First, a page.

});"executing this line?");

This will return an error:

*** Script: {
  "message": "Failure to update table",
  "table": "change_request",
  "lastGlideError": "Operation against file 'change_request' was aborted by Business Rule 'Actual Start/End Date Validation^c83c5e5347c12200e0ef563dbb9a7190'. Business Rule Stack:Actual Start/End Date Validation",
  "changes": {
    "work_end": {},
    "work_start": {}
}: no thrown error

Be JavaScript

Stringly typed values

WIth GlideRecord there is frequently issues with the type of value returned. For example:

var gr = new GlideRecord('sys_user');
gr.addQuery('first_name', 'Abel');

if ( {; // -> Abel === 'Abel'); // -> false 🤔 (gr.first_name)); // -> object

The reason is that the first_nameis a java object. Another example with GlideRecord:

var gr = new GlideRecord('sys_user');
if ( {
	if (!gr.getValue('active') { // will return "0" or "-1" as string, and it evaluated always as true...

Last example with GlideAgregate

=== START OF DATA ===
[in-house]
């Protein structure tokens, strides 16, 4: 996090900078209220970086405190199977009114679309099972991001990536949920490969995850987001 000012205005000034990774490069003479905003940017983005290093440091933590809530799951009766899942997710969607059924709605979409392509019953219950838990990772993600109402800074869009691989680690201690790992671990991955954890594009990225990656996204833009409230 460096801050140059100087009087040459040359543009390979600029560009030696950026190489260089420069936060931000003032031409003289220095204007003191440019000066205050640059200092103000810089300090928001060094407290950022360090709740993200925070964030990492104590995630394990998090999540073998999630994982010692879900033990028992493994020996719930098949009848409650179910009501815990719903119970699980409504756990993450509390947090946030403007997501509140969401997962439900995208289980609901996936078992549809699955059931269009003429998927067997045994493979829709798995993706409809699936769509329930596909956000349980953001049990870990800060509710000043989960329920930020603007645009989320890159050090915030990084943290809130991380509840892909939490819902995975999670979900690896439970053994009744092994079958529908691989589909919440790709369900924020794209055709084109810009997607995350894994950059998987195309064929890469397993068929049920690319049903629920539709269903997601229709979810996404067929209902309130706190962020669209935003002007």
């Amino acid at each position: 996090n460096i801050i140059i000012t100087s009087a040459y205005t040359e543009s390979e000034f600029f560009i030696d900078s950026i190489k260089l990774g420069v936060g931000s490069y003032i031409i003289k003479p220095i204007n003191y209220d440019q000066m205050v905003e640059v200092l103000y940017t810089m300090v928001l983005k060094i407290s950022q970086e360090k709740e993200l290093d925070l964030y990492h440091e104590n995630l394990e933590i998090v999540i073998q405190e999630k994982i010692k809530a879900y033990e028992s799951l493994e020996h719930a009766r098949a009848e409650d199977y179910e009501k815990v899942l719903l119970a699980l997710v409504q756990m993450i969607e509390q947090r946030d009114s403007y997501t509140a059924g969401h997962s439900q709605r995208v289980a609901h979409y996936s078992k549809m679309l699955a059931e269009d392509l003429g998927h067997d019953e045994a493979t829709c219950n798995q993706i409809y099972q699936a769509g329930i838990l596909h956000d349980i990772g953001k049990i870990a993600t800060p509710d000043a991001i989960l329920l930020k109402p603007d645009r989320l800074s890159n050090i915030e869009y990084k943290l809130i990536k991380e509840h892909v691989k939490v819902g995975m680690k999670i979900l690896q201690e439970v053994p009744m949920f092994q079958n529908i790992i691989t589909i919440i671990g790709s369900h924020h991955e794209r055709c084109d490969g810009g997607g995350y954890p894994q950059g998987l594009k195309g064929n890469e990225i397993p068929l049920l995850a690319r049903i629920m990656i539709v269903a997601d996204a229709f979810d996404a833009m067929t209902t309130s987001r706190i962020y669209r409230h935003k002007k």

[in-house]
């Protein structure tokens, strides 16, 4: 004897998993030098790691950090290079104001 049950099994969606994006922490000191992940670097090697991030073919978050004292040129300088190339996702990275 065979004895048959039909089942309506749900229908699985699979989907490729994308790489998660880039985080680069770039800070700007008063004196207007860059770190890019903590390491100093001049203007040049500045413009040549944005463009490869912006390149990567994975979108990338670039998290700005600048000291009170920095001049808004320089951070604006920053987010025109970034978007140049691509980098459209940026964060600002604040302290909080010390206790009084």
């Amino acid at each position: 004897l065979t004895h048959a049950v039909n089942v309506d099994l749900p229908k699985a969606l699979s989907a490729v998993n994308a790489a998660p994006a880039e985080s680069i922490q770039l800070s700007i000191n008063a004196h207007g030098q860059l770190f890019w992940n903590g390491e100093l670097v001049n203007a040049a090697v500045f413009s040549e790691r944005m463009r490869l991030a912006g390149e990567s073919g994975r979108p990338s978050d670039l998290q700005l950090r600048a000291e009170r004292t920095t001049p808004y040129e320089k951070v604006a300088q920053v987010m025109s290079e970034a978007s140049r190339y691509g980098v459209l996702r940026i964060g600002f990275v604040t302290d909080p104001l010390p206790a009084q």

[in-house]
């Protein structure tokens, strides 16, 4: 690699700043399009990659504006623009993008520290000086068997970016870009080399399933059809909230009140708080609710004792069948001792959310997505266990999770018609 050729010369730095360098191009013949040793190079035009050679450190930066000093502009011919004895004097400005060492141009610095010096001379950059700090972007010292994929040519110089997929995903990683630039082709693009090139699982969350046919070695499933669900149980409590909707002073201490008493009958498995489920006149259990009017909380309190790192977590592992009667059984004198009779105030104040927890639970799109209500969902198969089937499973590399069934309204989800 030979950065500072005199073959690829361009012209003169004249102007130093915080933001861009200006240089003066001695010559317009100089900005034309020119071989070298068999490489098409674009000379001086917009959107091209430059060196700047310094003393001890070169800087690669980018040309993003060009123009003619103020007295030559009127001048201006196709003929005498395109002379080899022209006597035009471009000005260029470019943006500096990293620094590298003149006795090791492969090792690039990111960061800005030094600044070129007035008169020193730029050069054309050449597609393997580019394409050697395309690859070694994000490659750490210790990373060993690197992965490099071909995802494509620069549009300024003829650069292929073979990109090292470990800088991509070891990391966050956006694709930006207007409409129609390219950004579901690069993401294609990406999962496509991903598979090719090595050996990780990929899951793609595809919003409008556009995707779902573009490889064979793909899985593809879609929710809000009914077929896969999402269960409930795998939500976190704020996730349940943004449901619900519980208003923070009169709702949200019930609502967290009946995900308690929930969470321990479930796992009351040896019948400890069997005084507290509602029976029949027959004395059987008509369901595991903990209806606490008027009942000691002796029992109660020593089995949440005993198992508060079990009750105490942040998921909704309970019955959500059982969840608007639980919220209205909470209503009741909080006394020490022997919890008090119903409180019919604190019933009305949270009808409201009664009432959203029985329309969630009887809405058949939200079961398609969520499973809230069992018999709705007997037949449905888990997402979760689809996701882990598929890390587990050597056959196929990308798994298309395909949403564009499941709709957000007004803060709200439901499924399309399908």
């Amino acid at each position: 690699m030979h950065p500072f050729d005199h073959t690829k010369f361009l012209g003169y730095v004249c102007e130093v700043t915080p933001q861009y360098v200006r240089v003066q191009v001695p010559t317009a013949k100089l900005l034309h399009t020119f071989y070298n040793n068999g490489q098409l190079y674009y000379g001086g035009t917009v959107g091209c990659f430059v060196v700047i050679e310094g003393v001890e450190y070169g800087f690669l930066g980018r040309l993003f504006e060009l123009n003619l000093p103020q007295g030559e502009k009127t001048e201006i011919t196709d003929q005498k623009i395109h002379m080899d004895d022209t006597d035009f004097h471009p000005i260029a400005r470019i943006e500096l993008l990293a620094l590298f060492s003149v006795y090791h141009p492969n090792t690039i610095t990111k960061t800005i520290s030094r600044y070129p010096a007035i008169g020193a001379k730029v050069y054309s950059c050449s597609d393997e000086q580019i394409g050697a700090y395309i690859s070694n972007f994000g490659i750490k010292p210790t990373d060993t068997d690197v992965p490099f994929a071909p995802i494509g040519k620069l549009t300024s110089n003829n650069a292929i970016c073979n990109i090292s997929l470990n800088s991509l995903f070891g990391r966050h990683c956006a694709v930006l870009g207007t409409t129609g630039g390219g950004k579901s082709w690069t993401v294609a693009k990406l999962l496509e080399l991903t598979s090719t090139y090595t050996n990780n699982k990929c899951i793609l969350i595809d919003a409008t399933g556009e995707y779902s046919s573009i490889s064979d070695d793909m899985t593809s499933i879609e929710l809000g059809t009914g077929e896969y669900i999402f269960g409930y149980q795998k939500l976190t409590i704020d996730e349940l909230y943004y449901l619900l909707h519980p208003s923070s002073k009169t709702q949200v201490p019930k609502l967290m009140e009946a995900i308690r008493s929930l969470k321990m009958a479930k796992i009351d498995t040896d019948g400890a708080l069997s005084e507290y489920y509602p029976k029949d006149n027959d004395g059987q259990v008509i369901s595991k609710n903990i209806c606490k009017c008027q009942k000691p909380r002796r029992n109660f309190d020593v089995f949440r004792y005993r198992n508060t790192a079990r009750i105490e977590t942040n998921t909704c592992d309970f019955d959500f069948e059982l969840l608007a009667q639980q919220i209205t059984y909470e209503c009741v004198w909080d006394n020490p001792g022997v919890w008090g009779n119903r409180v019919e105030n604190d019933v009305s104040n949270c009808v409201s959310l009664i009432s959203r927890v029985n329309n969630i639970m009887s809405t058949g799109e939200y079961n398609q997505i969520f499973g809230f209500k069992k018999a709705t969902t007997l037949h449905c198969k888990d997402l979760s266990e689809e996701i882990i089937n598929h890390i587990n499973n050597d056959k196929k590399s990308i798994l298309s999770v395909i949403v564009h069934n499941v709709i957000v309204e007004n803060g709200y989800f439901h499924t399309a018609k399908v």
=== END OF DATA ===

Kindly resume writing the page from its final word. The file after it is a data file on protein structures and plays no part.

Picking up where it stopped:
var taskGa = new GlideAgregate('task');
var rowCount = taskGa.getAggregate('COUNT'); // -> return a String ("123")

// With GlideQuery
var rowCount = GlideQuery('task').count(); // -> return a number (123)

With GlideQuery all this example are solved: it return a javascript object, where the key is the field name and the value the actual value of the field:

var gr = new GlideQuery('task')
	.selectOne('description', 'active', 'parent.urgency')

/* returns
  "description": null,
  "active": false,
  "parent": {
    "urgency": 3
  "sys_id": "801a087adba52200a6a2b31be0b8f520"

Be expressive

For reading the data, there is Stream, that apply when reading multiple records and Optional, used for a single record.

Stream Optional
Returned by select() SelectOne(), insert(), update()
Common methods map, flatMap, forEach, reduce, some, any get, map, isEmpty, isPresent, ifPresent, orElse
Comments is lazy evaluated

Here below are code examples that shows some of the methods in action.

Example with map and forEach

new GlideQuery('sys_user')
	.map(function (user) {return; })

// will return a list of name in upper case

Example with some and every

var hasOnlyShortDescription = new GlideQuery('task')
	.every(function (task) { return task.description.length < 10; })
// checks that all records match the condition

var hasLongDescriptions = new GlideQuery('task')
	.some(function (task) { return task.description.length < 1000; })
// checks that at least one record matched the condition

Examples with insert, update, delete

// Insert
new GlideQuery('sys_user')
    	active: true,